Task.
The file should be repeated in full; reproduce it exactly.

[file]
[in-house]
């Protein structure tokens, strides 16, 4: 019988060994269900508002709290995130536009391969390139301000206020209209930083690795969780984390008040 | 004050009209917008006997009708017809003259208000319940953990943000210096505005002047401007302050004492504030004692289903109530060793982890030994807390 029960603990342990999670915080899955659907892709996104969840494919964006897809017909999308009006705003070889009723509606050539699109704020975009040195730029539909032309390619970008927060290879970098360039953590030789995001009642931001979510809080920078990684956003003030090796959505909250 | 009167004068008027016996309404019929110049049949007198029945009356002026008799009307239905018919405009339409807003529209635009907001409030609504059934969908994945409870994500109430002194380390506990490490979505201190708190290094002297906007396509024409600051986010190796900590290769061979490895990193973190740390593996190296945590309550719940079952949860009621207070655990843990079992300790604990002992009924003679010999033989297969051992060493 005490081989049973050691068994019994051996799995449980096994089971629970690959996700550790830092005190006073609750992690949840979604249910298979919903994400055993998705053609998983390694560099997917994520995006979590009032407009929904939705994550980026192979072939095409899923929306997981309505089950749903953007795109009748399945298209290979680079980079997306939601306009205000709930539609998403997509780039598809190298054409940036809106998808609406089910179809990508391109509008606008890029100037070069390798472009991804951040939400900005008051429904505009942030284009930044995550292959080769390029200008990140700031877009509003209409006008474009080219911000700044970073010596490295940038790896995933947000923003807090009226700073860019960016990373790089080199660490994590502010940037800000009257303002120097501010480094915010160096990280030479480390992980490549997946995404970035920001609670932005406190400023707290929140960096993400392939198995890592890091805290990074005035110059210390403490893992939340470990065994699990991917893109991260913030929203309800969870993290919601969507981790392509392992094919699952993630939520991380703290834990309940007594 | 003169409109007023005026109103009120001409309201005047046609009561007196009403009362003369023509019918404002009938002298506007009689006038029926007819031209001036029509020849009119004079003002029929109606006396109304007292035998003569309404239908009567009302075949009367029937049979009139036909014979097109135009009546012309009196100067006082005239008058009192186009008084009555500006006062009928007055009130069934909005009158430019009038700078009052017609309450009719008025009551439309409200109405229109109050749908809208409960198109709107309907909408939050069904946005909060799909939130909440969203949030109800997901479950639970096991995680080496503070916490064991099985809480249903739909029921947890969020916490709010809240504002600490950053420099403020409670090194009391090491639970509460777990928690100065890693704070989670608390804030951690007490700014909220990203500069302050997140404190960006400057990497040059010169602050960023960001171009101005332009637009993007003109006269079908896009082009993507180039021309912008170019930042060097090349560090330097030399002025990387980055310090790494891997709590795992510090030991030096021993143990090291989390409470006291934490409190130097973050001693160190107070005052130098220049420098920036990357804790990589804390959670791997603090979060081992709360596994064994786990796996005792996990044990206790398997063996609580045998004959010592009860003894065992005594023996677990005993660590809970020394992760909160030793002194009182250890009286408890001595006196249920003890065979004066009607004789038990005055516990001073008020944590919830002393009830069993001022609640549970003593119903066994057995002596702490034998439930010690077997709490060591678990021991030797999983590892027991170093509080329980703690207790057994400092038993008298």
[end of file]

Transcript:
[in-house]
């Protein structure tokens, strides 16, 4: 019988060994269900508002709290995130536009391969390139301000206020209209930083690795969780984390008040 | 004050009209917008006997009708017809003259208000319940953990943000210096505005002047401007302050004492504030004692289903109530060793982890030994807390 029960603990342990999670915080899955659907892709996104969840494919964006897809017909999308009006705003070889009723509606050539699109704020975009040195730029539909032309390619970008927060290879970098360039953590030789995001009642931001979510809080920078990684956003003030090796959505909250 | 009167004068008027016996309404019929110049049949007198029945009356002026008799009307239905018919405009339409807003529209635009907001409030609504059934969908994945409870994500109430002194380390506990490490979505201190708190290094002297906007396509024409600051986010190796900590290769061979490895990193973190740390593996190296945590309550719940079952949860009621207070655990843990079992300790604990002992009924003679010999033989297969051992060493 005490081989049973050691068994019994051996799995449980096994089971629970690959996700550790830092005190006073609750992690949840979604249910298979919903994400055993998705053609998983390694560099997917994520995006979590009032407009929904939705994550980026192979072939095409899923929306997981309505089950749903953007795109009748399945298209290979680079980079997306939601306009205000709930539609998403997509780039598809190298054409940036809106998808609406089910179809990508391109509008606008890029100037070069390798472009991804951040939400900005008051429904505009942030284009930044995550292959080769390029200008990140700031877009509003209409006008474009080219911000700044970073010596490295940038790896995933947000923003807090009226700073860019960016990373790089080199660490994590502010940037800000009257303002120097501010480094915010160096990280030479480390992980490549997946995404970035920001609670932005406190400023707290929140960096993400392939198995890592890091805290990074005035110059210390403490893992939340470990065994699990991917893109991260913030929203309800969870993290919601969507981790392509392992094919699952993630939520991380703290834990309940007594 | 003169409109007023005026109103009120001409309201005047046609009561007196009403009362003369023509019918404002009938002298506007009689006038029926007819031209001036029509020849009119004079003002029929109606006396109304007292035998003569309404239908009567009302075949009367029937049979009139036909014979097109135009009546012309009196100067006082005239008058009192186009008084009555500006006062009928007055009130069934909005009158430019009038700078009052017609309450009719008025009551439309409200109405229109109050749908809208409960198109709107309907909408939050069904946005909060799909939130909440969203949030109800997901479950639970096991995680080496503070916490064991099985809480249903739909029921947890969020916490709010809240504002600490950053420099403020409670090194009391090491639970509460777990928690100065890693704070989670608390804030951690007490700014909220990203500069302050997140404190960006400057990497040059010169602050960023960001171009101005332009637009993007003109006269079908896009082009993507180039021309912008170019930042060097090349560090330097030399002025990387980055310090790494891997709590795992510090030991030096021993143990090291989390409470006291934490409190130097973050001693160190107070005052130098220049420098920036990357804790990589804390959670791997603090979060081992709360596994064994786990796996005792996990044990206790398997063996609580045998004959010592009860003894065992005594023996677990005993660590809970020394992760909160030793002194009182250890009286408890001595006196249920003890065979004066009607004789038990005055516990001073008020944590919830002393009830069993001022609640549970003593119903066994057995002596702490034998439930010690077997709490060591678990021991030797999983590892027991170093509080329980703690207790057994400092038993008298």